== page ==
“Personality-wise, we all know what each of us need. I carry on if a catch is dropped, I know that and so do the lads. Steve Patterson hates it when he goes for more than two runs an over. Bressy (Tim Bresnan) is different again, whereas Pudsey (Liam Plunkett) needs a lot of love and to be told, ‘You’re bowling really well, don’t worry’. We all complement each other really well and it works well.”
Sidebottom, of course, followed dad Arnie into the Yorkshire first team. A fine servant to the county, Arnie famously combined cricket with a football career that included stints with Manchester United and Huddersfield Town.
Son eclipsed father’s own tally of 596 first-class wickets and Sidebottom junior adds: “We had Sunday dinner after I’d gone past dad’s tally of first-class wickets and he bought me a bottle of wine. It was really nice. Both of us shed a tear, as it meant a lot to us both. We also had a whiskey together when I got to 700 wickets.
“I do, though, enjoy a bit of banter. ‘I’ve won the Championship, you didn’t...’ that sort of thing.”
Sidebottom returned to his native county ahead of the 2011 season after seven years away at Nottinghamshire. A meeting with Martyn Moxon at a hotel in Brighouse proved pivotal, as the left armer – fresh from having helped England to T20 World Cup success in Barbados – was told about the exciting talent that was coming through at Yorkshire.
Moxon, a key figure in creating the cricketing template that has brought back-to-back Championships to the Broad Acres, got his man and Sidebottom’s contribution since then has justified that effort countless times over.
The big question now, of course, is just how long the former Test bowler can go on? His contract runs until the end of next season, while the impending arrival of fellow left armer David Willey means competition is going to be even fiercer as Yorkshire chase a hat-trick of titles in 2016.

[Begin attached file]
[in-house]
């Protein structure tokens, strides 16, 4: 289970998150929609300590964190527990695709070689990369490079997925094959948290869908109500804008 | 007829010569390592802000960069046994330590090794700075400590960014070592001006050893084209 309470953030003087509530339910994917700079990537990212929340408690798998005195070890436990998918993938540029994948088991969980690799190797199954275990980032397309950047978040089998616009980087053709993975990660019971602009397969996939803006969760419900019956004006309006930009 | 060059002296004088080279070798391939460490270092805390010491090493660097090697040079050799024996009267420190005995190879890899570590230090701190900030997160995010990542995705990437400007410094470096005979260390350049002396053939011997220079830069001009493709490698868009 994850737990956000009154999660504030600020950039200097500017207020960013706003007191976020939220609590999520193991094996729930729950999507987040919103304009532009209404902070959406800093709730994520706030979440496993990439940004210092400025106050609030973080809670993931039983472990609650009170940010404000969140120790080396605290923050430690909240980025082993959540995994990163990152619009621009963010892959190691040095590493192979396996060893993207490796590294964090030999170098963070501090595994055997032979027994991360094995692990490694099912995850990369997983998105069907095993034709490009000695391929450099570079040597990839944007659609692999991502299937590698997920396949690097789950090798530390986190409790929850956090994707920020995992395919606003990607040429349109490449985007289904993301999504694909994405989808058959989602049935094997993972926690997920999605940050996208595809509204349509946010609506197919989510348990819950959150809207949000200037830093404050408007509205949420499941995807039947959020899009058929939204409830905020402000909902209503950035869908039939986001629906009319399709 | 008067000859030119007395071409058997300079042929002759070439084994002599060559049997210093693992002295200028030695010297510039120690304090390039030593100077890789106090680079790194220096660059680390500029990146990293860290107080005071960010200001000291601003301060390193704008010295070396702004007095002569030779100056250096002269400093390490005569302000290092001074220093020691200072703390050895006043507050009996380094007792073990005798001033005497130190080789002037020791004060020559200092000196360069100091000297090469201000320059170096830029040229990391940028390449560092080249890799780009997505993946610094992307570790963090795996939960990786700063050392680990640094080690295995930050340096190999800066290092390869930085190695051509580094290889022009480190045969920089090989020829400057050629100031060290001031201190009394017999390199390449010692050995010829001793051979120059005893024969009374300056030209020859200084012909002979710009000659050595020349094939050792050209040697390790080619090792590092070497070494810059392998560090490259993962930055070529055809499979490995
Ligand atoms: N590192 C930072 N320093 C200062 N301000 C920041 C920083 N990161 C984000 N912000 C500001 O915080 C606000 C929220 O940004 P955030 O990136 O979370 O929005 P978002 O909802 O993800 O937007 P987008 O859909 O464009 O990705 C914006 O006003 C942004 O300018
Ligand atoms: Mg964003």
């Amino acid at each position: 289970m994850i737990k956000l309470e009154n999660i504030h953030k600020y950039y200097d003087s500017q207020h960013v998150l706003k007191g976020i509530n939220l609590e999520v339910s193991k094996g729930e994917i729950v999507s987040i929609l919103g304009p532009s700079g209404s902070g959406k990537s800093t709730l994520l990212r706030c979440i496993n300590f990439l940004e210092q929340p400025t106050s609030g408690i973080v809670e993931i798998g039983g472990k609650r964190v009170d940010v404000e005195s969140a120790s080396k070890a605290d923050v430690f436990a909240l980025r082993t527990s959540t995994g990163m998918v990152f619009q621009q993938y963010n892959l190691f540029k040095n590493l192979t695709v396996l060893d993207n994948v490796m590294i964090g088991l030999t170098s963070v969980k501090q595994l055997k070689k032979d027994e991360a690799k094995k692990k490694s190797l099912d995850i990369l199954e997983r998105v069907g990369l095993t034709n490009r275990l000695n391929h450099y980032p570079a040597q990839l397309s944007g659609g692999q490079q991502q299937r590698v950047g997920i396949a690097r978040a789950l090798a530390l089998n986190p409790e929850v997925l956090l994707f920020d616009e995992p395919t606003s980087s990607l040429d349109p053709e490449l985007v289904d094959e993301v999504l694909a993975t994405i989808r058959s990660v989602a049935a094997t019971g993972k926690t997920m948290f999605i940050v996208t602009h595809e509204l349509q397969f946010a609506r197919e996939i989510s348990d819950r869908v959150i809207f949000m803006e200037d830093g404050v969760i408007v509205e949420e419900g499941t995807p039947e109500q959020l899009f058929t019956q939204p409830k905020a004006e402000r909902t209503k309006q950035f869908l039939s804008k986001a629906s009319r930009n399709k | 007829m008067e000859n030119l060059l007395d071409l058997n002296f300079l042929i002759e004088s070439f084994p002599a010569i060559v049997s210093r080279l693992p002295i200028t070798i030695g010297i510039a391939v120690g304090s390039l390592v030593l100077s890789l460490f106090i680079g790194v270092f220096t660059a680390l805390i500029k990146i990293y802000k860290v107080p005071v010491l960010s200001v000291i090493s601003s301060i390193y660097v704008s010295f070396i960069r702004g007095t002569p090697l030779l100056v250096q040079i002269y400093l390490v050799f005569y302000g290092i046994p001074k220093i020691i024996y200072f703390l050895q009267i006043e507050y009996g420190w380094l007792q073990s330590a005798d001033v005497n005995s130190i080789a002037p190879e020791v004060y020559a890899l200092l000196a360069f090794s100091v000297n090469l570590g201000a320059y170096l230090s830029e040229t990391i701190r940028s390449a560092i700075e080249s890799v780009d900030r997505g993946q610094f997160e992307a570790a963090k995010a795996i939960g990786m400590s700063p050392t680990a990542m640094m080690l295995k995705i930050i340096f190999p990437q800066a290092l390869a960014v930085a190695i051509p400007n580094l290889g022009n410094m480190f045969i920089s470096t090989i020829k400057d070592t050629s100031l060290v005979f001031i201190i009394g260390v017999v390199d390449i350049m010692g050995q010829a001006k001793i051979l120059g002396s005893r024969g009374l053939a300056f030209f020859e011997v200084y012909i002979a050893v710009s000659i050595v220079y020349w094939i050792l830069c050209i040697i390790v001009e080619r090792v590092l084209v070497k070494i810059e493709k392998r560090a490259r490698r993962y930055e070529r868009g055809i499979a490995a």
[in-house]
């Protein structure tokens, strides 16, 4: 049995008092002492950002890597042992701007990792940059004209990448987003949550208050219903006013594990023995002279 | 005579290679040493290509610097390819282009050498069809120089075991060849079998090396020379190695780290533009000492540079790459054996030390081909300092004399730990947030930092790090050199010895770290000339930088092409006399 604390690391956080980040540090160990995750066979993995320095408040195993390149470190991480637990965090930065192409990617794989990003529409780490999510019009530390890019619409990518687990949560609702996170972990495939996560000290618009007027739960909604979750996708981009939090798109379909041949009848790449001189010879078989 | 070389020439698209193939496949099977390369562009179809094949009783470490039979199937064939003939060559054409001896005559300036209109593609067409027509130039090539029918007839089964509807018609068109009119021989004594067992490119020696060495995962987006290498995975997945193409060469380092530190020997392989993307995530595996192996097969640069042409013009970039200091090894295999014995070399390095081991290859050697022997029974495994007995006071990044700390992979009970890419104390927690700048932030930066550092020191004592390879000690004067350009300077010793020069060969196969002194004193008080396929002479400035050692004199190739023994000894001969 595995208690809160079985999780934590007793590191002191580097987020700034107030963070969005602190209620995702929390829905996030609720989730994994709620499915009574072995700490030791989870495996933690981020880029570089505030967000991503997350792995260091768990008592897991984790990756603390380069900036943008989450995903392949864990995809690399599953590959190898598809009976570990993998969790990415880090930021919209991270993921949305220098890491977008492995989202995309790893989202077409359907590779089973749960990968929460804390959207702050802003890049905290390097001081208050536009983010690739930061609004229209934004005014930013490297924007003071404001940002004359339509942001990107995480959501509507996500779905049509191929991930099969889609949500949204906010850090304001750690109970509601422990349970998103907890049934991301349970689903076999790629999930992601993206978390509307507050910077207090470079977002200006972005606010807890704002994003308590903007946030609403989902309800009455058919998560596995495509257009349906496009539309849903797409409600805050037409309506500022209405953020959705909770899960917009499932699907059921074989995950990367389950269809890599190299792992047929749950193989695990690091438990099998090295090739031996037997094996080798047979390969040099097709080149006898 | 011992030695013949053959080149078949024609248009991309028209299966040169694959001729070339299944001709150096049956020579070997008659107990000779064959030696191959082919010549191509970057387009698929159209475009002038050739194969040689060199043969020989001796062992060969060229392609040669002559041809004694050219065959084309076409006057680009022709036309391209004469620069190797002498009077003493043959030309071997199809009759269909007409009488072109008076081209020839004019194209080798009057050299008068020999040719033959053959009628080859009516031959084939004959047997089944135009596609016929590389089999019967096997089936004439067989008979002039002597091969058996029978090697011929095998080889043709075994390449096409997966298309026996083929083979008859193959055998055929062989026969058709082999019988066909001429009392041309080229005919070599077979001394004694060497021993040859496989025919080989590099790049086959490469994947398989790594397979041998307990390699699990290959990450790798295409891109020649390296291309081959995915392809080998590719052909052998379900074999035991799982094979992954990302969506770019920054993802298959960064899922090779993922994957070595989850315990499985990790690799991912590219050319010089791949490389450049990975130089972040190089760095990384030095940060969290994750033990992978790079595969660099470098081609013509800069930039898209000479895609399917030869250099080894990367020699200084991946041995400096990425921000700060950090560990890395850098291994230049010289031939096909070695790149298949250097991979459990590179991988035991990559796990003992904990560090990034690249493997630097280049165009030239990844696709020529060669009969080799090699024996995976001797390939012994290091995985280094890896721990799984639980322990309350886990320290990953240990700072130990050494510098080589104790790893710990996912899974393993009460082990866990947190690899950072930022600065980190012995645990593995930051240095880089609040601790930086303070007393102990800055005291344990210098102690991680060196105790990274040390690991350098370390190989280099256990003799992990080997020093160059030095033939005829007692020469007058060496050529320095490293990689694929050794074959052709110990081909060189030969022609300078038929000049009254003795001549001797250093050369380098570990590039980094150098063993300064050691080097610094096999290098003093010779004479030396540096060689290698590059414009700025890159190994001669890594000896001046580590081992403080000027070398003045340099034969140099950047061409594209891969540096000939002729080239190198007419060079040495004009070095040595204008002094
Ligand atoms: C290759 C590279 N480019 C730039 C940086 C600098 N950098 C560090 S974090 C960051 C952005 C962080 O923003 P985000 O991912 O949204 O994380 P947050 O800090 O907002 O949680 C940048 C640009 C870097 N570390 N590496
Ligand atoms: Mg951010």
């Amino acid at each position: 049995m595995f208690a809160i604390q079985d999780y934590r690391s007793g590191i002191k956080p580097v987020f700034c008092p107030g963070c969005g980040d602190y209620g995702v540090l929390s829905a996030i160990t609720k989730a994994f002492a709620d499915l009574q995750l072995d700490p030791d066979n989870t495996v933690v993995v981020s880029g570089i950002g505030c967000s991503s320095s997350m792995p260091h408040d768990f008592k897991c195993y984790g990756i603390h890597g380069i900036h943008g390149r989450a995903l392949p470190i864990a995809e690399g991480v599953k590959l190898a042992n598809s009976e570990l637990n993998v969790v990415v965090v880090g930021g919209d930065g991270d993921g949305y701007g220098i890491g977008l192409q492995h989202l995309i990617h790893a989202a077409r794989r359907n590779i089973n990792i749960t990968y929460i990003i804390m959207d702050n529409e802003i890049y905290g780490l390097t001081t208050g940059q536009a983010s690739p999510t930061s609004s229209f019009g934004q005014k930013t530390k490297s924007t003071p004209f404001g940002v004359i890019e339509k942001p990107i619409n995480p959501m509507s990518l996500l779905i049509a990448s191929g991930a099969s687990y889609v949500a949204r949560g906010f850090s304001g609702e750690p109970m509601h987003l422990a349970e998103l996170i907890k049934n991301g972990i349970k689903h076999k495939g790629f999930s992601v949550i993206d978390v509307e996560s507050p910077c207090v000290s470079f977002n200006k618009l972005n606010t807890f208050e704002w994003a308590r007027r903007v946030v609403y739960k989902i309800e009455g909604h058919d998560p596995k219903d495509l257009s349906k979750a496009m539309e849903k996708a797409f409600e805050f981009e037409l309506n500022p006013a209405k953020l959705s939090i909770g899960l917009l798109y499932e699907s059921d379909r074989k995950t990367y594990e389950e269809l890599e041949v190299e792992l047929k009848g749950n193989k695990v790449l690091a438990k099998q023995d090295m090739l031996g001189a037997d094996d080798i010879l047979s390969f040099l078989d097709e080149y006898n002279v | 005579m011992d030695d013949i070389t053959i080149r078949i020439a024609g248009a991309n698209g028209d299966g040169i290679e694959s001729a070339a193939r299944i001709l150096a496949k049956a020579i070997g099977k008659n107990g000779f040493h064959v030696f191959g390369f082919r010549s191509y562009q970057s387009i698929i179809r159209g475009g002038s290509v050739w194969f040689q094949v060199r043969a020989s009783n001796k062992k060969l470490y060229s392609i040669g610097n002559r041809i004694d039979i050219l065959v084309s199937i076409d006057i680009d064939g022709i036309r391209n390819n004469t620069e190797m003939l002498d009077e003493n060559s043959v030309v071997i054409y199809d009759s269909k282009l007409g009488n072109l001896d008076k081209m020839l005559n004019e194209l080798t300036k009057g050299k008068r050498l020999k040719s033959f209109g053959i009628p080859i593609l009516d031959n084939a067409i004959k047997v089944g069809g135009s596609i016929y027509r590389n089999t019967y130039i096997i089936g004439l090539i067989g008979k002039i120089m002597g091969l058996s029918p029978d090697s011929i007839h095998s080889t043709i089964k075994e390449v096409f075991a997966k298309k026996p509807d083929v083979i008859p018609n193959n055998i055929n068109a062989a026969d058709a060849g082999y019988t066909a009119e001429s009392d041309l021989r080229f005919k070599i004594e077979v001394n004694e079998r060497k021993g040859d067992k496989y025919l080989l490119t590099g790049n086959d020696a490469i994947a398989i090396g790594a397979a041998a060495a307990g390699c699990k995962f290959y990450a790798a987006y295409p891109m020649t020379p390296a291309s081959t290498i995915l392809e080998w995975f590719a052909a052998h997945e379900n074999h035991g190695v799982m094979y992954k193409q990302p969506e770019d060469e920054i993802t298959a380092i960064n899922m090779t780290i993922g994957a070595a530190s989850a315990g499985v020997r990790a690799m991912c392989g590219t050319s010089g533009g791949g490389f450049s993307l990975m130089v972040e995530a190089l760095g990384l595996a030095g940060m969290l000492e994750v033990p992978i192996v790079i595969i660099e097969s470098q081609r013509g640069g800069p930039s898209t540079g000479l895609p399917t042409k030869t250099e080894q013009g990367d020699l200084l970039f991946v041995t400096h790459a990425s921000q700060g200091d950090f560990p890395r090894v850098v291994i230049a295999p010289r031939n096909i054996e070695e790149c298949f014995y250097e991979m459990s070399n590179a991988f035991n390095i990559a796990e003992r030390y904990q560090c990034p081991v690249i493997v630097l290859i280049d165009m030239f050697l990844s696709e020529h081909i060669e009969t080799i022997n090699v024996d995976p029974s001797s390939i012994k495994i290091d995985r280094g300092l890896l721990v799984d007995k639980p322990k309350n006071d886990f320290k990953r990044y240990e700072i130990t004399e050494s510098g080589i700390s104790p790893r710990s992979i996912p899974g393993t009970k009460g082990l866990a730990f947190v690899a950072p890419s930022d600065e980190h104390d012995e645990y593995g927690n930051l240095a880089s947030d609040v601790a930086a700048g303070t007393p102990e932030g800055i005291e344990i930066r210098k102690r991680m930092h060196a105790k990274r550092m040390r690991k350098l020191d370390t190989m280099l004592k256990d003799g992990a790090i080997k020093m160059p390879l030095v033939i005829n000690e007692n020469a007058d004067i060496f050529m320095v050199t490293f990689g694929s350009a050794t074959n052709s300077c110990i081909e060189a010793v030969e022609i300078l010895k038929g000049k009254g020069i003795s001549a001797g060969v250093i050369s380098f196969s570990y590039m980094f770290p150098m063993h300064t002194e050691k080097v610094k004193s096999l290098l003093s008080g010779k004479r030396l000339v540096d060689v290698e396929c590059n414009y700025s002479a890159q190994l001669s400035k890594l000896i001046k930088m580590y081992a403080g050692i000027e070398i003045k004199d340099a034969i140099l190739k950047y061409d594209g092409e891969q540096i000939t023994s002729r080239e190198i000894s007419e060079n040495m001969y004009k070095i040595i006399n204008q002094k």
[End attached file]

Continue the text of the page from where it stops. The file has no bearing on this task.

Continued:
“I am not getting any younger,” admits Sidebottom. “I am into my twilight years but I look at people like Jamie Peacock and Kevin Sinfield (in Super League). Look at how many trophies they have won with Leeds Rhinos over the past 10 years and yet they are still among the best players. They are hungry and that inspires me.
“Mind, Dad thinks I should retire now because his knees are buggered from football and cricket. He tells me, ‘You don’t want to be like me, where you can’t walk down the street properly’. But I feel good and the club really looks after me.
“My Dad did 18 years here and next year will be my 19th season. If I could get to 20 years, I’d be proud of that. But we will have to see what happens. I have one year left on my contract and all I am focusing on is that.
“Being older, I do get called ‘veteran’ and ‘stalwart’, which does p*** me off sometimes. All I want to do is contribute and do my bit for the team. The young lads keep me going, as I want to beat them, get more wickets than them. David Willey is coming in and I am looking forward to working with him. It is a kick up the backside for all the bowlers, as next year we have another in and we will all need to play better to stay in the team. That is a big advantage over other teams.
“We want to make our own legacy. Look at what they did in the Sixties (when Yorkshire won six titles). To win it three or four times in a row, that is when you can hold your hand up and say, ‘This group belongs up there’. That is what drives me on.”